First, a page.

There’s no reason why your business should be one of the many who waste money on fines because they miss HMRC deadlines. These fines are a cost that’s entirely avoidable with a little planning and preparation.
To help you plan ahead, we’ve put together a list of some important dates you need to remember. Write them onto a calendar now, or put them into an online calendar and schedule reminders in advance.
If you use an accountant to make your returns, there’s no harm in reminding them of the deadlines. You’ll be responsible for any fines if they submit late.
22nd of each month - PAYE and NIC payments
If you run a payroll, the payment for PAYE and NICs must be in the HMRC bank account by the 22nd. Leaving three working days for the online payment to clear means you should make the payment by the 19th of the month. Or even earlier, if there are weekend days or bank holidays on or immediately before the 22nd.
If you pay late, you can be charged a penalty and interest.
Once per quarter for VAT returns and payments
VAT registered businesses on the standard scheme must complete an online VAT return once every three months. Your firm’s deadline is set by HMRC.
It’s important to keep a record of the submission receipt reference number, in case there’s any doubt about whether the VAT return was processed correctly in the HMRC system.
Copies of old online VAT returns can be accessed up to 15 months after they have been submitted.
VAT payments must be made online by the date on your VAT return, or you can agree to a Direct Debit. If you do this, HMRC will take the money three days after your VAT return due date.
Your deadlines may be different if you use one of the special VAT schemes or have other arrangements with HMRC.
If you submit your VAT return or payment late, you may have to pay a surcharge. You can request an email reminder of an impending VAT deadline, through the VAT online system.
31 January for online income tax returns
There’s an initial fixed penalty of £100 if you miss this deadline, even if you owe no tax. The later you are, the higher the penalty becomes.
The tax returns will relate to the year ended the previous 5 April. (This means online returns for the tax year ended 5 April 2013 must be made by 31 January 2014.)
31 January for paying tax
Whether you submit your returns online or on paper, you must pay the income tax due for the previous tax year by 31 January. The tax due for the year ended 5 April 2013 must be paid by 31 January 2014.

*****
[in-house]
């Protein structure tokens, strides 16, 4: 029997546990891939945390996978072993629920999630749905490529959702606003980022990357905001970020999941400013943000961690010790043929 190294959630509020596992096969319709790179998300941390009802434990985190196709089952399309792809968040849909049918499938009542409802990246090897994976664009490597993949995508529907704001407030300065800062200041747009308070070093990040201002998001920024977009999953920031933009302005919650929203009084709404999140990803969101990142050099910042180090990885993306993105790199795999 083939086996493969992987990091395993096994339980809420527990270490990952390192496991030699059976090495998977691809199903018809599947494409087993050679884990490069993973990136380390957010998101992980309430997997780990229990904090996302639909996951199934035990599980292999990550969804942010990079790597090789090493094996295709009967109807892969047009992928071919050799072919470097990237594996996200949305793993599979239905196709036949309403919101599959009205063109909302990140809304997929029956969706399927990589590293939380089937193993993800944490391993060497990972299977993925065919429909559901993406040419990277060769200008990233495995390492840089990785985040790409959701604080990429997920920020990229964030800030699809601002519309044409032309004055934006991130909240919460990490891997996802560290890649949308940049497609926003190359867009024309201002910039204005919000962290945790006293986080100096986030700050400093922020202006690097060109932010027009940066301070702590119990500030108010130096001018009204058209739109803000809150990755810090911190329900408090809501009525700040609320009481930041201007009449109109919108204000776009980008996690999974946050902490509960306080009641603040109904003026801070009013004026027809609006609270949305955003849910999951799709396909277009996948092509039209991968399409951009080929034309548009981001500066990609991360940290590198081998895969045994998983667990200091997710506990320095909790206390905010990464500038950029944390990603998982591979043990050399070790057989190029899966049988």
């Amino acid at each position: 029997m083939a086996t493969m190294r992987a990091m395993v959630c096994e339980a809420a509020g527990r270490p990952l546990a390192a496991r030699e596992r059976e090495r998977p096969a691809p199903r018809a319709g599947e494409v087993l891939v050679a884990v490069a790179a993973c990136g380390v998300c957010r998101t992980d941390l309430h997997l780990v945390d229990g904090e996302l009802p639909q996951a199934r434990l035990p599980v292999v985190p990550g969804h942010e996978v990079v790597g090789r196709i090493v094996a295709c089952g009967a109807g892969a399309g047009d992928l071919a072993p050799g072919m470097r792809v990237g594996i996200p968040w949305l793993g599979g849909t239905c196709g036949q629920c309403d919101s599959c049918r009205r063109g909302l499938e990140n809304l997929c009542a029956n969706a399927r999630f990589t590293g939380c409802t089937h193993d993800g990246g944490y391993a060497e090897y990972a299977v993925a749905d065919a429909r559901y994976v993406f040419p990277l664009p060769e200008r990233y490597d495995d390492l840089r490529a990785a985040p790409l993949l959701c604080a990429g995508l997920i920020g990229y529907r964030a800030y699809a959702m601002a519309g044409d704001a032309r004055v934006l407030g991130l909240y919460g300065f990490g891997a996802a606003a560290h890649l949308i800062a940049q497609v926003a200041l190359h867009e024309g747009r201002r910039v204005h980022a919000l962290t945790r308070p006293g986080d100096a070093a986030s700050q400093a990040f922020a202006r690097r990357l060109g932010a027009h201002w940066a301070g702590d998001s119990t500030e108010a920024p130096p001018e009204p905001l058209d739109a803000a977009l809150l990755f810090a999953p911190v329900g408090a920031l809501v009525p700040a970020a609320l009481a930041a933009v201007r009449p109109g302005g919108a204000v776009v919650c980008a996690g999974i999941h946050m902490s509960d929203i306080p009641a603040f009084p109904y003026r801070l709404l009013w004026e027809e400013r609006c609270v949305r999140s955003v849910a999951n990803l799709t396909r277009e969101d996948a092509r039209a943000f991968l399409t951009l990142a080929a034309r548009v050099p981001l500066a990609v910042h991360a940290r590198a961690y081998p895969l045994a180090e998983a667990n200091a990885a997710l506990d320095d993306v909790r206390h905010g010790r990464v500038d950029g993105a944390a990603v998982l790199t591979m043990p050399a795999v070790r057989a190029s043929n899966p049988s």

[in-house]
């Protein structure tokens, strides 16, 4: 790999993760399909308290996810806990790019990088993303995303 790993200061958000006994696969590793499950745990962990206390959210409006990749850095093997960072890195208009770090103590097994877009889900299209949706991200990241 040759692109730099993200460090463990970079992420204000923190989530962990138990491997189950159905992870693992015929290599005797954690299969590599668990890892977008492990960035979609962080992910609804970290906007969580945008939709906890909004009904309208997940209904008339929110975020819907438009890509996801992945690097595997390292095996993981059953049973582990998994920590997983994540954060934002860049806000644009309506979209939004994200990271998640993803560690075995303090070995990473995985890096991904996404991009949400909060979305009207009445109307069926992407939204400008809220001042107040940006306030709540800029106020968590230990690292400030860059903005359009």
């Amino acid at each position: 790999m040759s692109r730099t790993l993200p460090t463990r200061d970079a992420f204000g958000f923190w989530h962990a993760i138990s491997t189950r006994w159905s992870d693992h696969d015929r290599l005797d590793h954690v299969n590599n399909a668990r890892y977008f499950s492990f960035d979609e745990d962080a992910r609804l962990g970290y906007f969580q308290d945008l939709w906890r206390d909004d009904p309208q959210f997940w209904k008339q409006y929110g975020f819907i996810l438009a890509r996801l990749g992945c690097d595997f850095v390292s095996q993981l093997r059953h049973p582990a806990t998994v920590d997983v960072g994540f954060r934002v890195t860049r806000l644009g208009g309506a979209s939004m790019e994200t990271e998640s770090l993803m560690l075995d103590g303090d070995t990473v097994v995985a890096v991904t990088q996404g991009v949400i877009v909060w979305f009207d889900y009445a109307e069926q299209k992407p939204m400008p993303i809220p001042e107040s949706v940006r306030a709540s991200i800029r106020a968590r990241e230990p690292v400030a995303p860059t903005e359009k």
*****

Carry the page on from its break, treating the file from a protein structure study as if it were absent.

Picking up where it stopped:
You may also be required to make the first of two payments on account, towards your next tax bill. HMRC will tell you if this is required. A payment on account in January will be for the current tax year.
22 July for Class 1A NICs
These National Insurance Contributions are paid by employers on benefits in kind and calculated from P11Ds. If you’re not sure whether these apply to your business, speak to your accountant or whoever handles your payroll.
This is the deadline for making a second payment of income tax on account, if you have been asked to by HMRC. This will be for the tax year ended the previous April.
31 October for paper tax returns
If you’re still completing paper tax returns, they need to be with HMRC by midnight on 31 October. You can extend this deadline to 31 January if you send in your return online.
The penalties are the same as for late online returns, which are due on 31 January. The tax returns will relate to the year ended the previous April. (So paper returns for the tax year ended 5 April 2013 must be made by 31 October 2013.)
For most small firms, with taxable profits under £1.5 million, corporation tax is usually due nine months after the end of your financial year. So if your year end is 31 March 2013, the corporation tax should be paid by 31 December 2013.
Businesses with taxable profits over £1.5 million usually pay corporation tax in instalments, which will be agreed with HMRC.
Your corporation tax return is due 12 months after your financial year end. This means that the tax needs to be paid before you are legally required to submit your corporation tax return.